Since its inauguration in 2002, Whitstable Biennale has celebrated the region’s finest in contemporary art; providing a platform for practitioners such as Jo Addison, Jananne Al-Ani and Clio Barnard. BJP sat down with the festival’s director and lead curator to look forward to an event that throws its weight behind ‘experimental and ambitious work’.
Sue Jones is brimming with enthusiasm about this year’s Biennale. ‘For me everything is a highlight!’ she offers, when asked the politically charged question of what artworks she is most excited about.
“Our major new commissions are something that we’re really proud of – you can see them all the way through the festival […] We’re interested in the emerging artists making work that’s exciting, at the very cutting edge of what is happening at the moment.’’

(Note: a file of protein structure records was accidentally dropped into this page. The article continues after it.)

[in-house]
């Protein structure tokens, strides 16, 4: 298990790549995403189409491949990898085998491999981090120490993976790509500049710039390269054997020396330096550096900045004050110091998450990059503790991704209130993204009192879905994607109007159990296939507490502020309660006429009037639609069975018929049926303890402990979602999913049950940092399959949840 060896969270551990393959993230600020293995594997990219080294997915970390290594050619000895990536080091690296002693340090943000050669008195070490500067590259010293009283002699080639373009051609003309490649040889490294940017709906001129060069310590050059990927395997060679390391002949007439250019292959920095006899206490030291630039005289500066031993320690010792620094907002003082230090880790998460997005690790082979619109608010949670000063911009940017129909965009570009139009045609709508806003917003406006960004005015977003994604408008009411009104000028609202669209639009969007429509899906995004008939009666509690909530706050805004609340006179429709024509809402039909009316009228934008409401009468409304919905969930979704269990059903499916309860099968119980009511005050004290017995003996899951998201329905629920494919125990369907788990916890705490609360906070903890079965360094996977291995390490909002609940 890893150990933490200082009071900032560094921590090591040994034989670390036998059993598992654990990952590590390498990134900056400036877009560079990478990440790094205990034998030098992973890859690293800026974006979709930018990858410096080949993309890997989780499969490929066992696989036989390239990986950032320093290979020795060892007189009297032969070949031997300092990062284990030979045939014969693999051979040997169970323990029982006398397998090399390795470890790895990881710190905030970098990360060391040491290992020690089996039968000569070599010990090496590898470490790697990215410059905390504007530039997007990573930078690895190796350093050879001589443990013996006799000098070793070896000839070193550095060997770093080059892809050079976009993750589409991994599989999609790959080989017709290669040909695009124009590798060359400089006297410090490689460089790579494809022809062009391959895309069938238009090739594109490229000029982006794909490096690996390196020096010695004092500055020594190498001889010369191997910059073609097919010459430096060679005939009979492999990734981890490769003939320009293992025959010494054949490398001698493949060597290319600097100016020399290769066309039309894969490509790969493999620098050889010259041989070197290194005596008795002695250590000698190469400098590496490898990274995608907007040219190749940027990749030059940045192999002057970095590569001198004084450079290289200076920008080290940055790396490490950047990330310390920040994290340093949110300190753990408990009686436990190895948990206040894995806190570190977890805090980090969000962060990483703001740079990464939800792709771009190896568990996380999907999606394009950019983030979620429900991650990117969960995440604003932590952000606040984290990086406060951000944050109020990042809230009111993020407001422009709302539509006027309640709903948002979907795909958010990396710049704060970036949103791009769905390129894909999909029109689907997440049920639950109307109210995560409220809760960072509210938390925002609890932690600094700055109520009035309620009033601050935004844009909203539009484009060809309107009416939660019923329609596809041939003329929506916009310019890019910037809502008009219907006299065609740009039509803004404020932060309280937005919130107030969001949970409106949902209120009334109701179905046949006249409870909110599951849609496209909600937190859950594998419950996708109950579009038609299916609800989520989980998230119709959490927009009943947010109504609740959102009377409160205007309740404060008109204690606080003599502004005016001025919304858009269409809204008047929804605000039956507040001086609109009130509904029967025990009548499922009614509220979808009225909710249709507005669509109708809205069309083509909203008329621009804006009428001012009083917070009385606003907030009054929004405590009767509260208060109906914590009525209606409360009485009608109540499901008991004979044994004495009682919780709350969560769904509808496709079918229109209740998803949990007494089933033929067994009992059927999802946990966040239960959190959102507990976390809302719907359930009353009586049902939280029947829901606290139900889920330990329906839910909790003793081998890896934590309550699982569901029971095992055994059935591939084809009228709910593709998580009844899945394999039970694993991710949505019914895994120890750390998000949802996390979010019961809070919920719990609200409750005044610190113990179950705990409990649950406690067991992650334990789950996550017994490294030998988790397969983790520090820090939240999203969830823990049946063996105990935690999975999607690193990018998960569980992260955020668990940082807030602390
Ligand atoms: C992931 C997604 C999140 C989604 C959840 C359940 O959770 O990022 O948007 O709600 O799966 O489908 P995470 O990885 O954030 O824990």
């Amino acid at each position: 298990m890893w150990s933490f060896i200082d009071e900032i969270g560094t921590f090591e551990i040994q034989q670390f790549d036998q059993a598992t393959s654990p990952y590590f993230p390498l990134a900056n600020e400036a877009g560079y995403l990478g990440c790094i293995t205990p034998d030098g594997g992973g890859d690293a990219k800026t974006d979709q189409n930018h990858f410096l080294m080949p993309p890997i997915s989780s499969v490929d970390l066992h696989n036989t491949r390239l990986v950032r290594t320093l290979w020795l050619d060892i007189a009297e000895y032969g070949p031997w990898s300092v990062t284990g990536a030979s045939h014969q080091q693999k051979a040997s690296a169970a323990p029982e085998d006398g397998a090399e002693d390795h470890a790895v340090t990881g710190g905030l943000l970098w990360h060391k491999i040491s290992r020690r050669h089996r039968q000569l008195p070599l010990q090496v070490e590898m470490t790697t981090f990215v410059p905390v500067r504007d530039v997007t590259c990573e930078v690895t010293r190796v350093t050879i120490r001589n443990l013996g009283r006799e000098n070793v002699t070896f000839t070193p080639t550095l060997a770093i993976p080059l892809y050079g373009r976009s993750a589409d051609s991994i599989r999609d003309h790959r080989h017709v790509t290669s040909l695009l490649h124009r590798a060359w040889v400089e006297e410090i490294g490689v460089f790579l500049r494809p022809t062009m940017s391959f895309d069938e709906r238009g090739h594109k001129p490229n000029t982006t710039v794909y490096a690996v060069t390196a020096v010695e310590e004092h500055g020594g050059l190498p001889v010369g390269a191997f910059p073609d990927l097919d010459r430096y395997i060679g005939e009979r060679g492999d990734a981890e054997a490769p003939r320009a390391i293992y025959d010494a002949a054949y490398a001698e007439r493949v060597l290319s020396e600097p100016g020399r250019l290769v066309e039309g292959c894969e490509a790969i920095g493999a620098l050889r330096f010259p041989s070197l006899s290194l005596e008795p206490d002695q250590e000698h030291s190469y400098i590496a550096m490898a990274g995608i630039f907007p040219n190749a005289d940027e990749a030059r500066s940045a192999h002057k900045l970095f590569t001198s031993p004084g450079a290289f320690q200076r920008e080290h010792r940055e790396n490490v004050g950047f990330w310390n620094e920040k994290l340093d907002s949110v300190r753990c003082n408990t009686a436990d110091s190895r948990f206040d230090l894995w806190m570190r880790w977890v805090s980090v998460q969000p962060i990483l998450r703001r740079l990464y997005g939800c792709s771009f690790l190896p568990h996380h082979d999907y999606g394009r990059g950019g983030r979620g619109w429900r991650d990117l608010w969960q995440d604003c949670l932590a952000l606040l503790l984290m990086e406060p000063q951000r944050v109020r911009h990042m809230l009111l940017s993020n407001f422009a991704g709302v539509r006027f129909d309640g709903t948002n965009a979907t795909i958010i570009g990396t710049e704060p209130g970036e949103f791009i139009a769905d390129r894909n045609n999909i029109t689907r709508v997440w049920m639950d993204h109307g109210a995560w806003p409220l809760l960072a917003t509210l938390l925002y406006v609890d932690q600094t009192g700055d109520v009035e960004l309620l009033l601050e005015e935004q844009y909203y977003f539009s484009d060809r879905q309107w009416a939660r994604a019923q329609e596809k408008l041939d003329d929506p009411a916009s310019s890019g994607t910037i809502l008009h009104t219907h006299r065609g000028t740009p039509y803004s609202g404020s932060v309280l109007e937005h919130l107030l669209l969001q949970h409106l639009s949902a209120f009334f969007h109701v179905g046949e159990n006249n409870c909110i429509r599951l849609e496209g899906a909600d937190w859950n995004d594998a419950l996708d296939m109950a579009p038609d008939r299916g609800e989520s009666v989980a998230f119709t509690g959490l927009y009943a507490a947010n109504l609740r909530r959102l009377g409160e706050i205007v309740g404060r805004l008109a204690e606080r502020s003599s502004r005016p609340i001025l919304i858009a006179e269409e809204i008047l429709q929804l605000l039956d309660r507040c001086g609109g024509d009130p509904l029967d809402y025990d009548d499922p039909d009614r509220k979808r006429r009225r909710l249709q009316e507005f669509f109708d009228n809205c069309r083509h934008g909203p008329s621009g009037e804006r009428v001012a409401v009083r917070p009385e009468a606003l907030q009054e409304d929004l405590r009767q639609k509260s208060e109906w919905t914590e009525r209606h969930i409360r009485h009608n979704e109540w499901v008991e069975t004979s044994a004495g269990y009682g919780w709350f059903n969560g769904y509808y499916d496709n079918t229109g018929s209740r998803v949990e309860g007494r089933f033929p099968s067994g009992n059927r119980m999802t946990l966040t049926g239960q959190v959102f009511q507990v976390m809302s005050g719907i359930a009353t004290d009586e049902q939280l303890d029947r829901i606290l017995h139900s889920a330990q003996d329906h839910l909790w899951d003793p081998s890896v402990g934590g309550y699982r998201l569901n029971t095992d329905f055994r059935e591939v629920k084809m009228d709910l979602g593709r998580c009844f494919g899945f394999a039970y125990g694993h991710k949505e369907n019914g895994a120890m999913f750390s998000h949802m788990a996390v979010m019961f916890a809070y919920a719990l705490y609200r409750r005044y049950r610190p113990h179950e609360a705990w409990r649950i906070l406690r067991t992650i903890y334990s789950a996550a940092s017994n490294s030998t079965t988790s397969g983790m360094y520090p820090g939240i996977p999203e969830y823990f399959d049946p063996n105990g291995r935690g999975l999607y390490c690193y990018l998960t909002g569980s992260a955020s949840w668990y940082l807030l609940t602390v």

Jones, who has led the bi-annual arts festival since 2006, heads up a curation team including Emma Leach – a writer and performance artist, and Gareth Evans, who is Adjunct Film Curator at Whitechapel Gallery.
The theme for this year’s festival is the Faraway Nearby, a name taken from Rebecca Solnit’s book of the same name. Jones suggests this relates to ‘‘distance and closeness, and how we tell stories and find ways of creating places we belong’.
The work that best represents this theme is perhaps Sarah Wood’s Boat People – a film essay that explores this question of whether homelessness is the ‘destiny of the world’. Wood beat 344 other artists to secure the commission, and the 20-minute film will be projected on loop in the harbour.
Says Jones: Without being heavy handed, this also relates to where we are in Whitstable – on the coast in Kent, closest to the European mainland […] Local authorities are under real pressure with the number of people arriving here and [in particular] the number of children. We wanted to reflect upon that in the programme.’
Whitstable 2016 Biennial takes place in the town of Whitstable, Kent from 3rd to the 12th June. For full programme of events visit here.